I Remember the countless times I went in and out of hospitals. Just entering the hospital would leave me sick to the stomach, it would be like a 2 for 1 deal just in our case it was 2 patients for the price of 1! That sickness would constantly be mixed with the duty to take care of her and to remember what an important blessing it was to have a chance to take care of her.
But it is never as simple as that. Most days I was happy and I would take care of her and feel blessed. But it was the dark days that would be the worst when you can’t help but think the darkest thoughts and Shaitan get it kicks from pushing you to think like that. Subhanallah I think I was still lucky that my love for my mum always overrode everything I might be thinking!
When everything started to end
I remember a few days before my mum went into the hospital for the last time. We had a huge argument over me working and having a life and in anger, I uttered the words that I wish I had not. I didn’t mean it at the time, but tiredness, the stress of constantly being asked not to move on with my life just triggered off anger. She had been refusing to go into hospital for days and thought I wanted her out of the way so that I could get on with my life. I replied, “I wish it was over so that I could”. They often say that you should think before you say anything, you never know when it will be the last time.
She had become so fussy about her meals, I would be making 3-4 dishes in a day and still, she would not be happy with the food. I only later found out that for some people, as death nears their taste for food diminishes. A few days before she went into hospital her spectacles broke. You’re probably wondering why that’s strange. She had the same glasses for 15 years, every time I would try and get them changed she would refuse. The day they broke was the day of the argument and at that moment I had a flicker of unease. Putting it down to a suspicion I let it go.
She went into to hospital and I watched her struggle to breathe but I was so damn calm. That calmness held a fear that I didn’t acknowledge at the time. She was in for 3 days and I stayed with her. She was getting better so insisted I needed to go home and rest. She didn’t want me to go home at night, but it was the same every time and I would end up drained. Eventually, I did go home. The next day as I made food for her I got a phone call. They told me to come quickly. My heart was pounding and my head spinning. Getting in the car was the most difficult thing I have ever faced. I am a very clumsy person, driving from home to the hospital I had to talk to myself all the way there. My brother got there a little after me and we were told that she didn’t have long to go, she was cold to touch and that she wouldn’t make it this time. I refused to believe the doctors, they had to be lying. She came back every time, stroke, heart attack, no matter what they always said she would not make it. But she did.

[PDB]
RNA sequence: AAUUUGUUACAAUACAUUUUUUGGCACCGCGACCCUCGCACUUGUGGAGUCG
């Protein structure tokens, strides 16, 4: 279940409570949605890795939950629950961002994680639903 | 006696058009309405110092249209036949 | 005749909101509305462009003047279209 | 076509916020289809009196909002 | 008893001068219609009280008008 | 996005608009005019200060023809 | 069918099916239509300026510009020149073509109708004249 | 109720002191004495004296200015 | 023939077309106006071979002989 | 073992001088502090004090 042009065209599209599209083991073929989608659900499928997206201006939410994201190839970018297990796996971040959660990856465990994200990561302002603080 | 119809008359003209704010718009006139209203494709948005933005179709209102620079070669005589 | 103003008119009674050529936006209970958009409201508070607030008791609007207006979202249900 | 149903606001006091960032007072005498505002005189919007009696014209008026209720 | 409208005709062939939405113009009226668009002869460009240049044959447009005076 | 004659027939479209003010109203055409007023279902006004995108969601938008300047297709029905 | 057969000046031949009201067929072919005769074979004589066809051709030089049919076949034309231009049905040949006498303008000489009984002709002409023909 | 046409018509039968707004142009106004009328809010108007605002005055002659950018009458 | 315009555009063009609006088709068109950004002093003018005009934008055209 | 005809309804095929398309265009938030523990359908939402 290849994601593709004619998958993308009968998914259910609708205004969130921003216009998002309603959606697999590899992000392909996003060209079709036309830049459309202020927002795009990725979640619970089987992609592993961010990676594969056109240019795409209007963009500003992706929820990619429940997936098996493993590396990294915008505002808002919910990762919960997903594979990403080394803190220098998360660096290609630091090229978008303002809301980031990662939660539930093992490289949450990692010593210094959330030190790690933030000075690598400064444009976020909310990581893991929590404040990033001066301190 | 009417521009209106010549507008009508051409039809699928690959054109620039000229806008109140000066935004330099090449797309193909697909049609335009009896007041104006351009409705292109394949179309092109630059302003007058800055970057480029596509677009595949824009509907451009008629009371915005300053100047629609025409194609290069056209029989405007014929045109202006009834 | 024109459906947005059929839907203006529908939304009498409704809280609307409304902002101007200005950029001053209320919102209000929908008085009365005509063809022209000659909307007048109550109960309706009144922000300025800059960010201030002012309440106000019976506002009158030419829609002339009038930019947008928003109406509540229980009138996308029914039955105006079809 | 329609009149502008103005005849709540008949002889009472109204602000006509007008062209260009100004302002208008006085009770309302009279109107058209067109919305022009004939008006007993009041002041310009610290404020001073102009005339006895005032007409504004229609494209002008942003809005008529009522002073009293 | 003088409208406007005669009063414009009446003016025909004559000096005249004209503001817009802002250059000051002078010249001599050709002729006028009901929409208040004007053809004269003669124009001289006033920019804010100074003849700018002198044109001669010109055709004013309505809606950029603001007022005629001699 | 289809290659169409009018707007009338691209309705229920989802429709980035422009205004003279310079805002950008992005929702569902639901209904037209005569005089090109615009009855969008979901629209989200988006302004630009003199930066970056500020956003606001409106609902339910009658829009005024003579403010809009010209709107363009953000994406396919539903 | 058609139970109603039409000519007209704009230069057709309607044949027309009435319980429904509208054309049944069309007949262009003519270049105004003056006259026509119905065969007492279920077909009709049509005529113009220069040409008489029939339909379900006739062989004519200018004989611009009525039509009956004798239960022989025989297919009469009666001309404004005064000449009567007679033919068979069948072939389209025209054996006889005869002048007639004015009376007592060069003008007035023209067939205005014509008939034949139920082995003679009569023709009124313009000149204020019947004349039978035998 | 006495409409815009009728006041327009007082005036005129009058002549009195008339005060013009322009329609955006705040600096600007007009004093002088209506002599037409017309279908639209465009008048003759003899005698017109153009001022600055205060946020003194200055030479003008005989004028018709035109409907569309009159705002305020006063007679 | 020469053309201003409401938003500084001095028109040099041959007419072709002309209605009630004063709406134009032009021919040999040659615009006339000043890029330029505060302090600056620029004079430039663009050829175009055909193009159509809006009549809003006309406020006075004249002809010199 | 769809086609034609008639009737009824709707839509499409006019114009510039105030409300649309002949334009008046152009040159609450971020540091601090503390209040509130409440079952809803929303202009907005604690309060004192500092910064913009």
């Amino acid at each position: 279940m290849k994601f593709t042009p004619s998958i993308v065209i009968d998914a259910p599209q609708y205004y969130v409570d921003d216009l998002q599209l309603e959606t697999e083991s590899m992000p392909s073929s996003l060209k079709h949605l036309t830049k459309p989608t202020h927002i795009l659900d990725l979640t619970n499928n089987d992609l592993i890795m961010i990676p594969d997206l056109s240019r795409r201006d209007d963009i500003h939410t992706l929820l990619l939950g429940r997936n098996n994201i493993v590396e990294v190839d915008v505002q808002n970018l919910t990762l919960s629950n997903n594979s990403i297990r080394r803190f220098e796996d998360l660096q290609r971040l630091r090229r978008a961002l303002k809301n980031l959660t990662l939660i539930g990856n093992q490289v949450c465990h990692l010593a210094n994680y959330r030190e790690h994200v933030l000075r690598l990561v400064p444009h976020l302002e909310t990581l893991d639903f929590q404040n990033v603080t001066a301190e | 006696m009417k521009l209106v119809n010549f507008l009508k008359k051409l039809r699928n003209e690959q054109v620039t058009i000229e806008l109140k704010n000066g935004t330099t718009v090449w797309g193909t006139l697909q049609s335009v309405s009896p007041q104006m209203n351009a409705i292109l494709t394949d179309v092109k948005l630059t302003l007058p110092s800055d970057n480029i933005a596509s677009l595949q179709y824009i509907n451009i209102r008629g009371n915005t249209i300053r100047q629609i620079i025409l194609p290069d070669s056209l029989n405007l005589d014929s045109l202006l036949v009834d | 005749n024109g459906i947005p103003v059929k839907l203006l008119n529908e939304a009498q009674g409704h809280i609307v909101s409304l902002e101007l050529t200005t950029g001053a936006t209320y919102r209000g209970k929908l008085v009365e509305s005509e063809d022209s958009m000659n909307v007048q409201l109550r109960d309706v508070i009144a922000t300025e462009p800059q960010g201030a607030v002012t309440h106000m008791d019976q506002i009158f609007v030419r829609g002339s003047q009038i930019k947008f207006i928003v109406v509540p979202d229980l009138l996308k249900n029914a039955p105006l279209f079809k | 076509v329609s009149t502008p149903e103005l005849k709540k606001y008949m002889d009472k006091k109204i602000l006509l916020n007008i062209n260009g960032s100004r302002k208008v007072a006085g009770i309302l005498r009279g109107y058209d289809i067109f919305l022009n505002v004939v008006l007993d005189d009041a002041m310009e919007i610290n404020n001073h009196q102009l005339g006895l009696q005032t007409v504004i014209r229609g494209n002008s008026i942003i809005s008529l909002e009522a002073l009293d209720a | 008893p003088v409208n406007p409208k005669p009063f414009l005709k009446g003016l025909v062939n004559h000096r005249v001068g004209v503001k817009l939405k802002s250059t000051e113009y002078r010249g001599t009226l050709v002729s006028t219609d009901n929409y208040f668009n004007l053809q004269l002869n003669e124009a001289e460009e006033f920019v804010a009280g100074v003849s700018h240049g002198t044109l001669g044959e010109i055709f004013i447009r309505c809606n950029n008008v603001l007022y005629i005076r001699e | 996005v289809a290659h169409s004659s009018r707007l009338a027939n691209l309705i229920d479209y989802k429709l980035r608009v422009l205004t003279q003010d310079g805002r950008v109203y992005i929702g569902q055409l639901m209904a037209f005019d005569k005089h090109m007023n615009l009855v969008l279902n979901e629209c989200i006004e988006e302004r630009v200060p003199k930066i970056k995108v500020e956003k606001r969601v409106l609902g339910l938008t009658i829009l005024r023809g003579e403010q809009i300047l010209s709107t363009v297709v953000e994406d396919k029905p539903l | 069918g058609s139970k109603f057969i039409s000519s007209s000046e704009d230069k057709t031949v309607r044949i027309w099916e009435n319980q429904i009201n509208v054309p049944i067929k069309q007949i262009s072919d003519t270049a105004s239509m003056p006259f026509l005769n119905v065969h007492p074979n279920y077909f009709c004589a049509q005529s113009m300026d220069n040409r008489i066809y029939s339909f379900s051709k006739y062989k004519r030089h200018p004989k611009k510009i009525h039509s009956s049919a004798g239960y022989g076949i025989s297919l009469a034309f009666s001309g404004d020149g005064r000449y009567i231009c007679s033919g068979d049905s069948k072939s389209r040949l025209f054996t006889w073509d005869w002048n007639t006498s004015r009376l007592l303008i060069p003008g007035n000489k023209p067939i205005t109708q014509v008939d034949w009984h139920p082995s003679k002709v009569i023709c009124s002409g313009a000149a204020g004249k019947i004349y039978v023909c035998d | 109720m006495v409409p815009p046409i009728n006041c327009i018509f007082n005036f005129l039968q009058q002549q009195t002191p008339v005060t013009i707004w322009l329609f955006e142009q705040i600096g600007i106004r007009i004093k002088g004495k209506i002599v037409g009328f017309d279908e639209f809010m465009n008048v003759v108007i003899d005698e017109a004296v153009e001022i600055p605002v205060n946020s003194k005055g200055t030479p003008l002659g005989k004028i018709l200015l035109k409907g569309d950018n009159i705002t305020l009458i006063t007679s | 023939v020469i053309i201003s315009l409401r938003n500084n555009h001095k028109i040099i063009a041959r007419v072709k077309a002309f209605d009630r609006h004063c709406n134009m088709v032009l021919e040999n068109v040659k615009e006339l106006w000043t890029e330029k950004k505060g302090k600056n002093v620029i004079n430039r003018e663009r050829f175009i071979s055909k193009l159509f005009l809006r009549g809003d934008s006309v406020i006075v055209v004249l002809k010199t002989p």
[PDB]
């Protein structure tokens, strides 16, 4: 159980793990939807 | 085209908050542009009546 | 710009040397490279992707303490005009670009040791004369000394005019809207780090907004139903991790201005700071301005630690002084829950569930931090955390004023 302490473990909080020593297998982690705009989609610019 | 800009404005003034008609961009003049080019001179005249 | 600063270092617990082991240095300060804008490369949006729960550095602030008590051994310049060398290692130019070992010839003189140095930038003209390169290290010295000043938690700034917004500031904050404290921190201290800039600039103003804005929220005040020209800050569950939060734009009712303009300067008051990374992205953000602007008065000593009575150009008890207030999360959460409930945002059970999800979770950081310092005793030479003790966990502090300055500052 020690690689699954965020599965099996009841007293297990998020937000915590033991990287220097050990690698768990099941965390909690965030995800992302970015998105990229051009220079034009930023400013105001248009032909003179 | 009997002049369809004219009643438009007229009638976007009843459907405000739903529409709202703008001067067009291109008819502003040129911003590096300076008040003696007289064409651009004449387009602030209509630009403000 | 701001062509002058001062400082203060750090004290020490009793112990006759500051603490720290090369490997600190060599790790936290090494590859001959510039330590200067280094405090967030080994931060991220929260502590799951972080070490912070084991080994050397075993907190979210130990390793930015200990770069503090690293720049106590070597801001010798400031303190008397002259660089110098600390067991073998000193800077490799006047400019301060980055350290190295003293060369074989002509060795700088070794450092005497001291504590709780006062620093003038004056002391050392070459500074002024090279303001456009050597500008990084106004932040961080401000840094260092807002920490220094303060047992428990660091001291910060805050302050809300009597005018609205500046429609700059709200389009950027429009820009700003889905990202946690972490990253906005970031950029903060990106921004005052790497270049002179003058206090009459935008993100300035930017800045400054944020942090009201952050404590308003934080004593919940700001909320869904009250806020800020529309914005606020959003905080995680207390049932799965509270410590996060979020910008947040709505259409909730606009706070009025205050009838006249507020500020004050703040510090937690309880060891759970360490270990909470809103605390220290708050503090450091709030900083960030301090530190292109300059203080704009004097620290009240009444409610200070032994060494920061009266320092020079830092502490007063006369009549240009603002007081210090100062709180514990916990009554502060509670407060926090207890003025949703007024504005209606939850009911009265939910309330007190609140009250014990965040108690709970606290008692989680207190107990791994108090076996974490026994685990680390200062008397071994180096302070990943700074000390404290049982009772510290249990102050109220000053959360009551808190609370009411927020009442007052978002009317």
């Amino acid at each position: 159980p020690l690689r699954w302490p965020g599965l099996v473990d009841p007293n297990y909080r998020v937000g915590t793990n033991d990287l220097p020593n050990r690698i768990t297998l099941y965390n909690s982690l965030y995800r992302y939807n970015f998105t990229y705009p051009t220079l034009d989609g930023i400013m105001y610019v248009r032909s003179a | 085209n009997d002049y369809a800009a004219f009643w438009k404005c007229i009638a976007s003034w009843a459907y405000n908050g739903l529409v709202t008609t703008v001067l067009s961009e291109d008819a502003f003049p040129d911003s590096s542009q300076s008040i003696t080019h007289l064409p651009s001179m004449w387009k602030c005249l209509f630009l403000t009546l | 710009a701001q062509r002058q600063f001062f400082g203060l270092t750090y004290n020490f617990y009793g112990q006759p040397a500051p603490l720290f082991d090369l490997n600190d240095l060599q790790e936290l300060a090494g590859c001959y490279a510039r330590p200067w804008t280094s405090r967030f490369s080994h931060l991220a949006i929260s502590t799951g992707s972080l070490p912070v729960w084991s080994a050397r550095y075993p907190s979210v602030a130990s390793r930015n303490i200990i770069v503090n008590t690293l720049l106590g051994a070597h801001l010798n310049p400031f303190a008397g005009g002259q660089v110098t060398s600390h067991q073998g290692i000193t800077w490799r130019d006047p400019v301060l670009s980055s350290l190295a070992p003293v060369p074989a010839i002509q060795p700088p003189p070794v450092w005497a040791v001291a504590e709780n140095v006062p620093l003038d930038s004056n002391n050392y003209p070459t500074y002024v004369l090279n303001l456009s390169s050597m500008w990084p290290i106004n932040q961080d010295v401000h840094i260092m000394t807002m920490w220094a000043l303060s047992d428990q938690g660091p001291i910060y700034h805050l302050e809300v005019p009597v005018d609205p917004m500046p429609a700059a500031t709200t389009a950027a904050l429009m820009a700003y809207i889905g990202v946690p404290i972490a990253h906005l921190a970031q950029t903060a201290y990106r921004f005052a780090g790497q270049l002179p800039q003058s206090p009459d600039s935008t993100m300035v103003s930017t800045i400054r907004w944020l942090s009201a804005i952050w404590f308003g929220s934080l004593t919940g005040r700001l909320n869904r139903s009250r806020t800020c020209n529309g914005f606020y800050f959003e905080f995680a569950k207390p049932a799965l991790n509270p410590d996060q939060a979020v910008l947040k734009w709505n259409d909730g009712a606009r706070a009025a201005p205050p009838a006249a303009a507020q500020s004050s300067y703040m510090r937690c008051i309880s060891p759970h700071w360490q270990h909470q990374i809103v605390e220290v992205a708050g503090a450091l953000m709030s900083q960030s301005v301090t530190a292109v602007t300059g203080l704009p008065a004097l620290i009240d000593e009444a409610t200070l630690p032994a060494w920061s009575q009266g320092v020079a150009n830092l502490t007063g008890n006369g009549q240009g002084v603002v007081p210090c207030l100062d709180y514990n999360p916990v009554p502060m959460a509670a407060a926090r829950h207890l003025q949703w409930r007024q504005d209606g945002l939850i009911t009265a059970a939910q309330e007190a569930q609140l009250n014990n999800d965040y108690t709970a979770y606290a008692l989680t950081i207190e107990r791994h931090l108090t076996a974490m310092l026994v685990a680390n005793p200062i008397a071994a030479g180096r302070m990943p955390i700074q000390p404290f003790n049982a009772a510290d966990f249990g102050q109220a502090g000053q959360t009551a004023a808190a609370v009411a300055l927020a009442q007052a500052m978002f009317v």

They said they would stop all her medications. Give her pain relief to make her comfortable. But still, I wouldn’t believe it. I got angry and I thought how dare they stop her medications. My older brother said I was in denial. I just thought they were wrong like every other time. They took her off the monitors, gave her pain medication to ease her pain and stopped all her medication including Insulin to control her medication.
But I didn’t.
I continued to give her all her medication, closing the curtains I would wake her and beg her to take the medication. I continued to give her insulin, but her sugar levels would not come down. They were sky high and somewhere within me, I knew that she wouldn’t make it but didn’t want to believe it. I sat holding her hand all through the nights during the 3 nights. She would wake up suddenly and beg for food or orange juice. Orange juice was her solution to any problem. If we were sick or if she was unwell, even if it was a panic attack she would drink orange juice.
So we lined up the hospital fridge with orange juice. And every time she would ask I would help her drink it. On the last night, I sat next to her crying, I couldn’t stop the pain. I tried so hard not to let her know. But she was a mother. I remember being told by a friend it was best I had someone with me. I knew at that time it was better if it was just me there. As I cried silently she sensed it and whispered out my name. when I looked at her she asked why I was crying and shook her head. Her indication for me not to cry. I prayed and I read Surah Yaseen and prayed she would be ok. But how do you pray for someone to be ok when you know how much pain they are going through every day? She begged to have Weetabix 2 am in the morning and I remember asking her to relax. But she was in a hurry, everything was just hurried. so I got it and fed her. She begged for orange juice after having Weetabix. I tried explaining it was not a good idea over the Weetabix. But she wasn’t with me, her eyes were locked somewhere far away as if she were at home in her chair. She complained out loud that I wasn’t listening and she didn’t know who to ask to get her the orange juice. So I finally crept to the hospital kitchen and took it out of the fridge. She made me help her drink the whole bottle.